Extensive land modification for crops such as macadamias has become a significant threat to biodiversity particularly on the KwaZulu-Natal south coast.

This is according to the Principal Conservation Planner at Ezemvelo KZN Wildlife, Jenny Longmore, who was speaking at a recent study group day, where she explained the impact of the expansion of macadamia orchards in the region.

She said land modification was now seen by her department as the number one threat to biodiversity in the province and in particular the significant growth of the macadamia nut industry which had resulted in “numerous” cases of critical biodiversity areas being unlawfully cleared for new orchards on the south coast.

The department, she said, had been tasked by the KwaZulu-Natal provincial government to develop a proactive strategy to communicate with macadamia farmers to halt any further cases of land clearing that were in contravention of South Africa’s National Environment Management Act 1998 (NEMA).

Land under macadamia production is expected to double between now and 2022 as sugarcane farmers diversify into more lucrative cash crops and the global demand for the nuts increases.

South Africa is the largest producer of macadamia nuts in the world with the country’s entire crop exported to China, Europe and the United States. The second largest producer of the crop is Australia.

Longmore said the recent release of the KZN Environmental Outlook Report 2017 had exposed “scary truths” on the state of the environment in the region.

She said not only had the report shown an increase in pests and invasive alien plants in the region, but the biodiversity of the entire coastline was now critically endangered.

Longmore said at least three plant species were now extinct, 21 critically endangered and at least 100 endangered in the province.

Also, about nine mammalian species were endangered, with two bird species extinct and eight species critically endangered; four amphibian species were critically endangered; one reptile species was extinct, one critically endangered and at least one butterfly species was extinct and four endangered in KZN.

She said in some instances where virgin land was cleared for new macadamia orchards the farmers concerned were seemingly unaware that they were involved in any wrongdoing.

“While we don’t want to come across as wielding a heavy hand or lecturing farmers on this issue, we do need to find a way to work together. What we would prefer is for us to be more proactive to understand the industry better. Conservation should be everyone’s business and we are relying on farmers to be responsible,” she said.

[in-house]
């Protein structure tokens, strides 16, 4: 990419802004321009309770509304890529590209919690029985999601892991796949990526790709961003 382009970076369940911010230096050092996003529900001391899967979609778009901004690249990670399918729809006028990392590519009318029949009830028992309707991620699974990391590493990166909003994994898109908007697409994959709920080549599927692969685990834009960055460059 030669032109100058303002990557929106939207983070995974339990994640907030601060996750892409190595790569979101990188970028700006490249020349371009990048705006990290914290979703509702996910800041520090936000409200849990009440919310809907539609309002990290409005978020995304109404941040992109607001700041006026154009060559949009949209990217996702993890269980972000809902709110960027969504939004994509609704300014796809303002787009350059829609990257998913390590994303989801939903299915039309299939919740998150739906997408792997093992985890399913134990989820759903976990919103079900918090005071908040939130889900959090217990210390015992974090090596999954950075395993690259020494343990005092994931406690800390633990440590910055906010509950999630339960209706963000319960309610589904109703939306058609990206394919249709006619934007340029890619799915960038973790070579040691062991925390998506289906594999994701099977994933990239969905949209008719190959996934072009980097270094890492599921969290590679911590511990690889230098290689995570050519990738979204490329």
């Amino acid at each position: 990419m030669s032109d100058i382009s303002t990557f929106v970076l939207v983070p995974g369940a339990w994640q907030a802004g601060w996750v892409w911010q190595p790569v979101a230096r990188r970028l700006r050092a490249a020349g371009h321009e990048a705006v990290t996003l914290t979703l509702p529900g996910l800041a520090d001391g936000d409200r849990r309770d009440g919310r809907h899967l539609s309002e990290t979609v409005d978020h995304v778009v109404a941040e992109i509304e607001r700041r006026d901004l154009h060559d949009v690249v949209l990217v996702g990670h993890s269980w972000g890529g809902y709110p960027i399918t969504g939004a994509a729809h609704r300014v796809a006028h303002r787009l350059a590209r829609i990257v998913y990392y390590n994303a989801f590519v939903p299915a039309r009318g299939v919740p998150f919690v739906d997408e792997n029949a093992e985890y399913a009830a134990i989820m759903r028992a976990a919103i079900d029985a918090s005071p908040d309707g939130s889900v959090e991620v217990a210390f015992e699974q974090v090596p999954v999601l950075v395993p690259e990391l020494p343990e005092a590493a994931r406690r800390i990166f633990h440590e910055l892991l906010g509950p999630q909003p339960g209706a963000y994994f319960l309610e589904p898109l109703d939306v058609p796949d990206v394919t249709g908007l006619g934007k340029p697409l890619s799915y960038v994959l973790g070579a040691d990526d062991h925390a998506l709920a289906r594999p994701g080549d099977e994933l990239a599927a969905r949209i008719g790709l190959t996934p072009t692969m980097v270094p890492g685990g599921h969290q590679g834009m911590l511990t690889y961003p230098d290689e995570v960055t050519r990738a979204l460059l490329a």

Further issues of concern according to Longmore, included the “drift” of chemicals from the orchards situated on the boundaries of protected areas.

“Pondoland – which includes the KZN south coast – is one of the world’s biodiversity hotspots and is also a centre of endemism. Most of the plant species here are insect pollinated, and some are pollinated by only one or a few insect species.

“Chemicals such as neonicotinoids are lethal for all insects that come into contact with these pesticides and that means any impact on these pollinators will directly impact on the rare and endemic flowering plants that are to be found in this region,” she said.

While Longmore hailed the concern and research carried out by the industry on the impact of neonicotinoids on wild bee populations, she said the honey bee was in fact not the only pollinator.

“Our ecologists have highlighted that solitary bees, butterflies, moths, flies and wasps are generally far more important than honeybees for pollination.”

She said the department was now holding up a red flag. “We are in an immensely challenging time in conservation and we have this small window of opportunity now to make sure the development of macadamia orchards in the province is environmentally sustainable. We are relying on you the farmers to be the conservationists on your farms and asking you to comply with the legislation. We need to work together, we are not the experts on the industry or the chemicals that you are using, so we need to work together to minimise the environmental impact of the industry,” she said.


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